The goal is to pour a ton of energetic intensity on your partner and create a pressure cooker effect. Put the energetic squeeze on them until you get your way. Bully them. Nag them. Over-explain your point. Lecture. Talk too loud. Talk extra slow like they’re a half-deaf idiot child.
The message is clear — you won’t back off or ease the pressure they feel until you get what you want. By overpowering, you hook all sorts of extra negative baggage onto what should otherwise be a simple message.
Note that if you take things a step further and resort to physical violence, this is never okay. Domestic violence is a felony and is never acceptable under any circumstances.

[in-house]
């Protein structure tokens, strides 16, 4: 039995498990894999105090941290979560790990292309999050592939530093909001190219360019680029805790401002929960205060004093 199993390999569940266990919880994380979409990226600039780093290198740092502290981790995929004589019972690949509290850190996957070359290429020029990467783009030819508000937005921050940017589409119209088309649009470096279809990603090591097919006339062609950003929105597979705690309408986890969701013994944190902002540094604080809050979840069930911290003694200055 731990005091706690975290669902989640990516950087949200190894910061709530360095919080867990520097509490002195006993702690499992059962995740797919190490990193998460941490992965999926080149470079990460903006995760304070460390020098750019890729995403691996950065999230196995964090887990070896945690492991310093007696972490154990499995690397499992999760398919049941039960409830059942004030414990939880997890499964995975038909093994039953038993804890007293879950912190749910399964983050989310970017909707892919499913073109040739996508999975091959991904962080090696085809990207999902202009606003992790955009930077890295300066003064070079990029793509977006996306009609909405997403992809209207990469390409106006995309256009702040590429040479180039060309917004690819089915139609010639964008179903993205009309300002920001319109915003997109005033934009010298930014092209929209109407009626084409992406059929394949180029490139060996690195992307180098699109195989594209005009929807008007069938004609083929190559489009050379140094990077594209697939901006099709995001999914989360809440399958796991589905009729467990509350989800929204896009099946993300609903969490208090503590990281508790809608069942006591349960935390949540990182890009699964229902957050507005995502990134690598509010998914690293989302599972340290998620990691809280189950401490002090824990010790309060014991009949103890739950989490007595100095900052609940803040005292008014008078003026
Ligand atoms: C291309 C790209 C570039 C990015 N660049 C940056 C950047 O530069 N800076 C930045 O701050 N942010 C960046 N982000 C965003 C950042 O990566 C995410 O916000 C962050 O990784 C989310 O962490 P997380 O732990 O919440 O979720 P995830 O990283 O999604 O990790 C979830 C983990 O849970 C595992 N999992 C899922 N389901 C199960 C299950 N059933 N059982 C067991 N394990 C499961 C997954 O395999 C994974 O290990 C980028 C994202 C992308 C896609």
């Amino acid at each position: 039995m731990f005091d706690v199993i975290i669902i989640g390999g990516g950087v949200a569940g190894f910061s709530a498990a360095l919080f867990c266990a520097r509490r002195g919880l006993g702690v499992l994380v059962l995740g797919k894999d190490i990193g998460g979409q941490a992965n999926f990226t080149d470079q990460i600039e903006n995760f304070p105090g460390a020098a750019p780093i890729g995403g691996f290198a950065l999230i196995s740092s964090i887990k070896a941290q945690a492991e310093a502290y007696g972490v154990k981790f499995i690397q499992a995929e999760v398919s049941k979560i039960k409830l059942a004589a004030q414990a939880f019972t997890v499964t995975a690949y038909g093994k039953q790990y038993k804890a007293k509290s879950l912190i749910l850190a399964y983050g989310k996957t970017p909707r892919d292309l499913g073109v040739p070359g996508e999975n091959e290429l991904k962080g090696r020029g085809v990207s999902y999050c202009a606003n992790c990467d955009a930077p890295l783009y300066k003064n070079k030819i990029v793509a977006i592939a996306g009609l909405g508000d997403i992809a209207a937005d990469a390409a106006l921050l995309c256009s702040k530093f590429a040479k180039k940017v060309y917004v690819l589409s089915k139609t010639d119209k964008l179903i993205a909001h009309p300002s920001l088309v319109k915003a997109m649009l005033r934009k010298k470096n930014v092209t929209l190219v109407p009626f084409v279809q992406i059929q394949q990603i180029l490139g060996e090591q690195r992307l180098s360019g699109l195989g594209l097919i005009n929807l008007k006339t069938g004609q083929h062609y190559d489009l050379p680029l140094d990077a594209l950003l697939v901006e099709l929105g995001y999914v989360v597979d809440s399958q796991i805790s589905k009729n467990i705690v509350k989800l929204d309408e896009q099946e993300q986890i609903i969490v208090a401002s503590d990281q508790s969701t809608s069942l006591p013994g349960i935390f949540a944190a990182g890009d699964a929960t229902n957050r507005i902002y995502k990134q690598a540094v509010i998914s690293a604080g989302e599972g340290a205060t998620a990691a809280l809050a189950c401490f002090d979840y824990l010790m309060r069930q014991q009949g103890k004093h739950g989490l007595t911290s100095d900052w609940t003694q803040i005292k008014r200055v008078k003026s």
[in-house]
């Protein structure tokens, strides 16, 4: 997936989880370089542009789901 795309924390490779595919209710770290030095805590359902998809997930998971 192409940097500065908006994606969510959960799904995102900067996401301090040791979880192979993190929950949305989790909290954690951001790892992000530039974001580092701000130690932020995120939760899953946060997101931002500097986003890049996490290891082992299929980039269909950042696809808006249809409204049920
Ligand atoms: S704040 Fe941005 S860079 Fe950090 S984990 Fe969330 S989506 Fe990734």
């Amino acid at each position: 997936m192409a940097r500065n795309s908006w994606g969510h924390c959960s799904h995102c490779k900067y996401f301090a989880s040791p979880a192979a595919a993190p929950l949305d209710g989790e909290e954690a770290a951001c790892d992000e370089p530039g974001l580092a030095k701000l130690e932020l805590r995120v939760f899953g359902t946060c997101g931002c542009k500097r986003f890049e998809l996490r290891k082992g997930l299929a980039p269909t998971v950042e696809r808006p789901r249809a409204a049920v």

4. You keep your partner in the dark.
You give your partner only part of what you know they want or need, especially in conversations. You offer just a taste of it, to hook them, and then you energetically withhold the rest to ensure that you retain control.
It’s a not-so-subtle power play made through your tone of voice, timing, and how much you do or do not engage with them.
And what is the “thing” they want and need that you withhold? Why, your love, affection, and attention, of course.
Your withholding looks like your partner trying to tell you about his day, you listen briefly, then change the subject before he finishes. It could also look like your partner asking to discuss something with you. You agree, but while she talks, you send texts, or surf the web, or check your email or you interrupt the conversation to make or take a less-than-urgent phone call.
You could also be pretending to pay attention, periodically saying “uh-huh” and “okay.” But really, you don’t care about the conversation (what they’re trying to tell you), and you’re letting them know with your bored tone and indifferent questions such as, “Who are we talking about, again?”